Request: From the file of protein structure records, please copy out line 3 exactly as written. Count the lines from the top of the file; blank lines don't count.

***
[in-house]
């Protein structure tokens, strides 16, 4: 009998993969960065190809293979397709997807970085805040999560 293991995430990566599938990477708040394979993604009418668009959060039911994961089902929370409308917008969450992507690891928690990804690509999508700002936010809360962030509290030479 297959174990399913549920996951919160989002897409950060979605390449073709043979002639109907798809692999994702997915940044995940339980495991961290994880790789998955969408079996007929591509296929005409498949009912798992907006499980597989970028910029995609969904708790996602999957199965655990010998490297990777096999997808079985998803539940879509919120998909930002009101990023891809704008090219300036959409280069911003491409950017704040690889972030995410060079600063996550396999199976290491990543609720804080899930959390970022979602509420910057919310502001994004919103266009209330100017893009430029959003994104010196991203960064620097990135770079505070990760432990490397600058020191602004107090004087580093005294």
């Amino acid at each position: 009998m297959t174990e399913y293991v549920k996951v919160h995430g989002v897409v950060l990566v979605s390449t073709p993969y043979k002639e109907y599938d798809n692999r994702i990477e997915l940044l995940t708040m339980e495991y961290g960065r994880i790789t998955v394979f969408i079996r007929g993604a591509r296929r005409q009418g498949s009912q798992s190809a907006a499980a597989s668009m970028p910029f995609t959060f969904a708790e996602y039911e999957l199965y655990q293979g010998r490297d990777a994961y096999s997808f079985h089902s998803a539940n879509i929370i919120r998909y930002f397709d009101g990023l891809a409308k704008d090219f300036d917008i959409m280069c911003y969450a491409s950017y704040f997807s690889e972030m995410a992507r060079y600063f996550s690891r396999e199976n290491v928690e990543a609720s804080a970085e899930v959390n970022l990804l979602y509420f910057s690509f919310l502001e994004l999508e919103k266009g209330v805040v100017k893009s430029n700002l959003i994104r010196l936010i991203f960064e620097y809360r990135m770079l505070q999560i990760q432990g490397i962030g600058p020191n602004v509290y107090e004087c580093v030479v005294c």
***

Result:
């Amino acid at each position: 009998m297959t174990e399913y293991v549920k996951v919160h995430g989002v897409v950060l990566v979605s390449t073709p993969y043979k002639e109907y599938d798809n692999r994702i990477e997915l940044l995940t708040m339980e495991y961290g960065r994880i790789t998955v394979f969408i079996r007929g993604a591509r296929r005409q009418g498949s009912q798992s190809a907006a499980a597989s668009m970028p910029f995609t959060f969904a708790e996602y039911e999957l199965y655990q293979g010998r490297d990777a994961y096999s997808f079985h089902s998803a539940n879509i929370i919120r998909y930002f397709d009101g990023l891809a409308k704008d090219f300036d917008i959409m280069c911003y969450a491409s950017y704040f997807s690889e972030m995410a992507r060079y600063f996550s690891r396999e199976n290491v928690e990543a609720s804080a970085e899930v959390n970022l990804l979602y509420f910057s690509f919310l502001e994004l999508e919103k266009g209330v805040v100017k893009s430029n700002l959003i994104r010196l936010i991203f960064e620097y809360r990135m770079l505070q999560i990760q432990g490397i962030g600058p020191n602004v509290y107090e004087c580093v030479v005294c």